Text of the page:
THe Valentine Horror Show
It was Valentine’s Day yesterday and I hadn’t made any plans in Singapore so I decided to stay in and catch the repeat of the Grammy Awards. Still, I couldn’t not celebrate the symbolic international day of love (gags), so i decided that I would spend some time with one of my many loves (yes, I’m promiscuous) … running.
Excuse the bad facial expression, I was knackered. It was my first run in weeks and the trail I took was a bit hilly so I almost pengsan after 3km. I’ll get there. I had also brought all my gear to Singapore – including my brand new Nike LunarEclipse+ (which I love!) – so I thought, might as well.
There is a small park with a walking/running track next to where I am staying here so I thought I would check it out. I didn’t have a set routine but since it was my first run, I thought I’d just go where my feet takes me and explore every nook and corner of the park until I was all tired out.
As I walked out towards the park, I passed by the shopping centre below my apartment and saw many happy couples sitting in restaurants having meals. Later on, I would see couple walking around holding a single stalk of rose with their partners. At the top of the park, there is a Japanese restaurant which was also filled with couples – and families – celebrating Valentine’s Day.
I’m not a big fan of Valentine’s Day – not only because I’m always single but because I don’t get the blatant commercialism (to each his own, huh?) – but it was nice just seeing everyone out there finding different ways to express their love. With so much war and hatred in this world, we could do with a little more reminder that love is indeed, to borrow a quote, a many splendoured thing.
I was also aware, though, that not everyone could afford flowers (if Singapore is anything like Malaysia, flower prices shoot up during this period) or an expensive meal in a restaurant. In a country where accommodation is expensive, where most people live with their parents all their lives and where a high majority of people live in HDB flats, I must be tough getting some time to spend with your loved ones.
So where would they go? To parks of course.
Every corner I ran around in the park had little benches and sitting areas. There were even gazebos. It was nice to see a few couples – young and old, mind you – just having a nice chat on these benches holding hands and having a laugh. Seeing such loving behaviour brought a smile to my face (yes, I am a romantic).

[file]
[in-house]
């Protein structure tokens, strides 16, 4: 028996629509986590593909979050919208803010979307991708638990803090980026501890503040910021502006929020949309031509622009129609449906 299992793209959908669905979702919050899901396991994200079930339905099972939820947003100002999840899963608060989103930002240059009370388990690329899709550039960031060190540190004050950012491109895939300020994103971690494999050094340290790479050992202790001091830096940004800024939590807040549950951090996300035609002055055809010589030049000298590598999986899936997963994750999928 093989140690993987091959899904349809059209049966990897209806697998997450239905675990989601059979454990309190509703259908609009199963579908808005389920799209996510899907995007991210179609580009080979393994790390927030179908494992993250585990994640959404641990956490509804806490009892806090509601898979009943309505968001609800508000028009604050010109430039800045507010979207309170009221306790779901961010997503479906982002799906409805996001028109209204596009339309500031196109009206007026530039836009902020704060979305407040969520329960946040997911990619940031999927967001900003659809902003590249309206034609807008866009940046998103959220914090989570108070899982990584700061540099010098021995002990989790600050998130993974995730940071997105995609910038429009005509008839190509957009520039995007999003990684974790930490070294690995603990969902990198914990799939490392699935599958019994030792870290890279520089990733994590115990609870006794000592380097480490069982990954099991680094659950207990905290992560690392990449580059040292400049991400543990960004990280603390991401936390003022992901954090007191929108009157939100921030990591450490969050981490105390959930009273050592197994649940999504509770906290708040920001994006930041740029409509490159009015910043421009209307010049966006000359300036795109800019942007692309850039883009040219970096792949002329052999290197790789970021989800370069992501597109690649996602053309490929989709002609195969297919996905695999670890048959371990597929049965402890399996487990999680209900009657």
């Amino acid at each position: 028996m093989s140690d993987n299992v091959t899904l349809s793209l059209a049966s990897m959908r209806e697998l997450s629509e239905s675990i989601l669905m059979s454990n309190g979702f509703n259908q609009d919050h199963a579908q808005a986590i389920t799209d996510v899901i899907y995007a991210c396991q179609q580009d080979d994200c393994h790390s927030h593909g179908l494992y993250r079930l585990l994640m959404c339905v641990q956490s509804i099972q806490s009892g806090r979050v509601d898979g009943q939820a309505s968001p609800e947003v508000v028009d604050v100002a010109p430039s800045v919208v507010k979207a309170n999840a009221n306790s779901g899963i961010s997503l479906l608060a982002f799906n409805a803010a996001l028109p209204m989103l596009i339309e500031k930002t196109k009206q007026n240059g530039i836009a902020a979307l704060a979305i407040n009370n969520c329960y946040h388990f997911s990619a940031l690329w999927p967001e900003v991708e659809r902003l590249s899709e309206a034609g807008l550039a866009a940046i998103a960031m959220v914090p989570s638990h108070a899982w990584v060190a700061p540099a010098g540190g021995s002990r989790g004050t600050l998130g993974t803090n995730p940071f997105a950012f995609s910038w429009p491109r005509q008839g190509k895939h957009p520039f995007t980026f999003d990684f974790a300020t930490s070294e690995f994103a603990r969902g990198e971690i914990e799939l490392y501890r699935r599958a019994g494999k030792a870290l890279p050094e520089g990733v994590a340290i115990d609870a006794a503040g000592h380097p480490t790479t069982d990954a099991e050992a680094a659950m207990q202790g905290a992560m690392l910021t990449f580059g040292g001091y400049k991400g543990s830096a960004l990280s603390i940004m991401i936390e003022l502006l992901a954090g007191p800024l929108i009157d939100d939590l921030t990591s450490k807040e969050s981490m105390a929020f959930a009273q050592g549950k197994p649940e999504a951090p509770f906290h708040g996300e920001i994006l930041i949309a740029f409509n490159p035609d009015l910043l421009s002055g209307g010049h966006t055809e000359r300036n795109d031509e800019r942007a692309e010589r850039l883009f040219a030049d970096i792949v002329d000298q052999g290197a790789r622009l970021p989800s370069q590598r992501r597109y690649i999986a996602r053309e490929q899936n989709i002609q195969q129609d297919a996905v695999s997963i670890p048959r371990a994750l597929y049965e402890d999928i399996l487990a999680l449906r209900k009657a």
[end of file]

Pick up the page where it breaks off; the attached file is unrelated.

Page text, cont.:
But then I started thinking about my fellow KL-ites back home and wondered what they were doing. My friends who were working professionals would probably be out celebrating at somewhere fancy, but then I wondered about some of the young people who make up a large portion of our urban poor. They are not allowed to loiter in shopping centres, they are judged for riding on motorcycles together and they were probably chased away from the many beautiful parks we have in KL by authorities.
True enough, I came back to read this article in The Star, which quoted a representative from the Selangor Islamic Religious Department as saying:
“It was concentrated at lakes and recreational parks in the state where enforcement officers also issued orders to 60 people found loitering to leave the areas.”
The article continued:
The Federal Territory Islamic Affairs Department also conducted similar operation in the city centre including at Titiwangsa Lake, KLCC Park, Tasik Bandar Permaisuri park and hotels at Jalan Pudu and Jalan Raja Laut.
These were just supplementary information in the articles – it was actually about how over 80 people were arrested for khalwat as part of Ops Valentine yesterday.
Personally, I don’t get it. Take away the whole holier-than-thou, moral judgement thing, I still find it hard to understand why we, in Malaysia, love punitive approaches when it comes our campaigns and strategies. For example, if we really are worried about pregnancy and baby dumping, then introduce sex education.
Today, there was an article carrying a statement by Deputy Youth and Sports Minister Gan Ping Sieu, which read:
Leaders who express unproductive or destructive remarks to the detriment of the people are “the real enemies of the state”, MCA vice-president Gan Ping Sieu said.
He hit out at those who linked Valentine’s Day with immoral and undesirable activities.
“Demonising Valentine’s Day is an act of religious bigotry and only the ignorant would associate the day with immoral and unpleasant activities,” he said in a statement.
I totally agree with him but some days, I feel that it’s not just ignorance. It’s politics and it’s sickening.
Oh, and check out this article about how some senior citizens celebrated Valentine’s Day. So many of us go about saying things like, “If I was half as committed and loving as my parents are by the time I am their age, I’d be the happiest person in the world” … We might have just lost a generation of people who will grow up to be like our parents – and will be losing more – because we are barely giving them the chance to nurture their love and relationships.
How can we blame young people then for turning to vice activities when we’re not even encouraging positive ones?
10.08am Malaysian time (+8 GMT)